o As part of this, election officials who aren’t already doing so should look into additional security protocols to prevent phishing like two-factor authentication.
Finally, these threats have highlighted how important it is for jurisdictions to employ auditable technology and effective post-election audits. Many states are looking to beef up the transparency and rigor of their post-election audits, and this should provide some momentum, for two primary reasons:
o First, even in the unlikely event that hackers effectively tampered with vote counting systems, an effective audit of a paper or otherwise auditable ballot would detect the problem, enabling a recount of the paper ballots, and ensuring the correct result.
o Second, public education about the existence of audits to protect against hacking could help restore the confidence so many voters have lost during this cycle, as concerns about hacking and unsubstantiated claims about voter fraud and vote rigging have been raised. It’s essential that voters know their votes in 2016 mattered and were counted properly, and that election officials are working to further improve security in future elections, even as these threats endure.
We’ve now had a weekend to ruminate on The President’s signing of an executive order last week, establishing a “Commission on Election Integrity.” Even with the perspective of some time, the order and the way it was approached leads to far more questions than answers. Specifically, why is this commission being formed, who will participate on it, and how will it operate? Some thoughts on the why, who, and how:
Six months after the election, there’s still discussion about the extent to which voter fraud exists and whether the White House will follow through with an investigation. In the meantime, election officials across the country have been quietly doing their jobs and are wrapping up investigations from the last election while preparing for the next. The reviews to date confirm what most election officials have been publicly stating for some time – that while the amount of actual voter fraud is not zero, it’s very close, with only an infinitesimal number of cases of potential voter fraud nationwide.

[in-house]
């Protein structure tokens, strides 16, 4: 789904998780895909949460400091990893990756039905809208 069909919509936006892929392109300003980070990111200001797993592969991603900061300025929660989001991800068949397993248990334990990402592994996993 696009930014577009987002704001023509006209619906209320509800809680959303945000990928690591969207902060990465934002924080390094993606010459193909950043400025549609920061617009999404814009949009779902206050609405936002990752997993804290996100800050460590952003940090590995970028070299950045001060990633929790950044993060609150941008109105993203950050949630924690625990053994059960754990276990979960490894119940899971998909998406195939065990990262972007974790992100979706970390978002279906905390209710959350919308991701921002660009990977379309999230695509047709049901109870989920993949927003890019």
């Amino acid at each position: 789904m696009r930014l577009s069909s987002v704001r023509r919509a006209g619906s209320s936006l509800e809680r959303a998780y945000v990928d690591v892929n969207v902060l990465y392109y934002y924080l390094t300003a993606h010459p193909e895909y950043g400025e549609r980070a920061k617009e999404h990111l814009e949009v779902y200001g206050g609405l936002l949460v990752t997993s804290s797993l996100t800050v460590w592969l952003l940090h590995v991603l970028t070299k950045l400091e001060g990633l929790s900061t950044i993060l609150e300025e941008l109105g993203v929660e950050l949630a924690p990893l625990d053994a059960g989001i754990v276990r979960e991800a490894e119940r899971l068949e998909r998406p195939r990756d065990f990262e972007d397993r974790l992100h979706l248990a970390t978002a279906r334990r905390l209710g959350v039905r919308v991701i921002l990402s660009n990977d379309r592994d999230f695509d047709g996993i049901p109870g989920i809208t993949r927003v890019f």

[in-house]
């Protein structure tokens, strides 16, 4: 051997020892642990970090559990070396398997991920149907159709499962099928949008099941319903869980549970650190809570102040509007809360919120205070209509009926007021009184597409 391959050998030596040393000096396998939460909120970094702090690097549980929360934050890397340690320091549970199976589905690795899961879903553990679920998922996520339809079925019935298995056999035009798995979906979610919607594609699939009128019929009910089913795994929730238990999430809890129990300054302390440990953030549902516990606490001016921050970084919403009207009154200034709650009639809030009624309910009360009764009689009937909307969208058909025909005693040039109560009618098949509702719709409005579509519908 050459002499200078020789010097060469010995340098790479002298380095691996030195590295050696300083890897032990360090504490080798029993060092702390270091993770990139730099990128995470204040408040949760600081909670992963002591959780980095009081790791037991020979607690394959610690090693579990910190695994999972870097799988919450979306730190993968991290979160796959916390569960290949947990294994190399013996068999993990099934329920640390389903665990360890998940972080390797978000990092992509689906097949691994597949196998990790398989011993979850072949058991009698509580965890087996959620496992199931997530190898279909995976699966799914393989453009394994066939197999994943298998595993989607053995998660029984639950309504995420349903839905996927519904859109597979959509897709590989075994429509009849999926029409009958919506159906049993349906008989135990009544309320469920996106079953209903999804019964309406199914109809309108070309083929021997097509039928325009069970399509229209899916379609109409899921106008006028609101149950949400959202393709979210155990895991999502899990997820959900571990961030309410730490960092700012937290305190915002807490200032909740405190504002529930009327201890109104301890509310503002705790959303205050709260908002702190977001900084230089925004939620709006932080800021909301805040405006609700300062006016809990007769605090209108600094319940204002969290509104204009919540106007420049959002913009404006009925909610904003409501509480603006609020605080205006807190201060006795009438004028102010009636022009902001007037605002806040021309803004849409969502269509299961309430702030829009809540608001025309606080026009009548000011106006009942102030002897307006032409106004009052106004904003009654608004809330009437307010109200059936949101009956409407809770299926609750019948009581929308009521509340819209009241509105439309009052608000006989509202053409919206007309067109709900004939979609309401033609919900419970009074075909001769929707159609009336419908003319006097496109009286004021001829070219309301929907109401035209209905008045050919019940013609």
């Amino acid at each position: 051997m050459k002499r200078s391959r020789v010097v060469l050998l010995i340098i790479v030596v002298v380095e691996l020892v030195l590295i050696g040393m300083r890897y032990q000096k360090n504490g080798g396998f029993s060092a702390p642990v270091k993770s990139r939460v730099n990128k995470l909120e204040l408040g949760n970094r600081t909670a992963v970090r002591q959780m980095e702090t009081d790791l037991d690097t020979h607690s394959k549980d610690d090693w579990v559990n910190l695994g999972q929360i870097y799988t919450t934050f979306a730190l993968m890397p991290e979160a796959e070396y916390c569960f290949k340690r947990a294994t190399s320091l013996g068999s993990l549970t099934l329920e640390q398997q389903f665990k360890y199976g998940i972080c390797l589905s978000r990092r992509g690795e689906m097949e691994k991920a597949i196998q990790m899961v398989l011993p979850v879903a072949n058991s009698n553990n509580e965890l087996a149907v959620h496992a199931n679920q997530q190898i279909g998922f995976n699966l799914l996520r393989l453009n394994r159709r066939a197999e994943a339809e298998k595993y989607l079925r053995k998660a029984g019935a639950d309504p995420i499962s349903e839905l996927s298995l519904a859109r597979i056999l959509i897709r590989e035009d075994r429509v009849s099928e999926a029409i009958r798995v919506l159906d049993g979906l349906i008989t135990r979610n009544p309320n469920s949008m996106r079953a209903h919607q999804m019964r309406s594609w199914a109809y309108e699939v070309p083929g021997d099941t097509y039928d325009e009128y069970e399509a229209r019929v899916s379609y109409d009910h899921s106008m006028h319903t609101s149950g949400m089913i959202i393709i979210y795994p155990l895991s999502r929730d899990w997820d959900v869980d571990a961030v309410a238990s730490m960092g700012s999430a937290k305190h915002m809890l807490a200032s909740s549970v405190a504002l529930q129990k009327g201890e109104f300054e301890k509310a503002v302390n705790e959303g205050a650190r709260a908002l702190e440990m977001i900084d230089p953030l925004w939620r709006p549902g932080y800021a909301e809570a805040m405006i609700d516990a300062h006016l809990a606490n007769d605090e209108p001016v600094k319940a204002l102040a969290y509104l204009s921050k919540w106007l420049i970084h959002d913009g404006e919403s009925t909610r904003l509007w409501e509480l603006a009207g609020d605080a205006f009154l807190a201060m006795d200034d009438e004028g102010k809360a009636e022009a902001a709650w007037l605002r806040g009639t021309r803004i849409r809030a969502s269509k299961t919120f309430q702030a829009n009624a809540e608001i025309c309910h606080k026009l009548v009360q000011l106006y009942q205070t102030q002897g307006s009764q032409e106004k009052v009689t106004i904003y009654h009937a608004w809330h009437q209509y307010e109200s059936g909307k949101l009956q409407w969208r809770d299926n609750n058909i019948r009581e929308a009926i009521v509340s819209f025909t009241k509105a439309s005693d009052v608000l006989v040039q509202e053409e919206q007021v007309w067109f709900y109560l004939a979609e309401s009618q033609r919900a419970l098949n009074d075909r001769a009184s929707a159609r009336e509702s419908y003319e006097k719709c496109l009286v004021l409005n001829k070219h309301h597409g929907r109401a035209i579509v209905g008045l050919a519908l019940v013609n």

2016 saw more states than ever before use vote centers for early or Election Day voting. In addition to providing a convenient option for voters, vote centers can have the additional benefit of saving money for election officials. They often require an up-front investment in e-pollbooks to ensure that all locations have real-time access to the voter registration list and can require larger locations with different technological needs, however they can also require fewer pollworkers and result in a smoother voting experience for voters.
It’s been a busy few months for the Center for Election Innovation & Research (CEIR)! We just attended and presented at the NASED and NASS conferences in DC last month and updated the attendees on what we’re working on, and we want to share this information with all of you.
Prior to the November general election, many wondered how negative feelings towards both presidential candidates would impact other races on the ballot, since voters in a presidential election often go to the polls to cast a ballot for president and then drop-off for other races. Drop-off measures the difference in turnout between the race at the top of the ticket, in this case the presidential race, and races further down the ballot, such as a United States Senate race. Drop-off increases the further down the ballot you go, as voter knowledge of and interest in candidates and offices below the state level decreases.
The last 24 hours have seen voter fraud back in the news more than three months after Election Day. There are lots of reports and talking heads out there – including our own David Becker on AC360 – so below I’ve compiled a list of some reliable, nonpartisan reports on voter fraud, as well as reliable resources in the field that can help you sort through the noise and find the truth.
Five things to watch for today.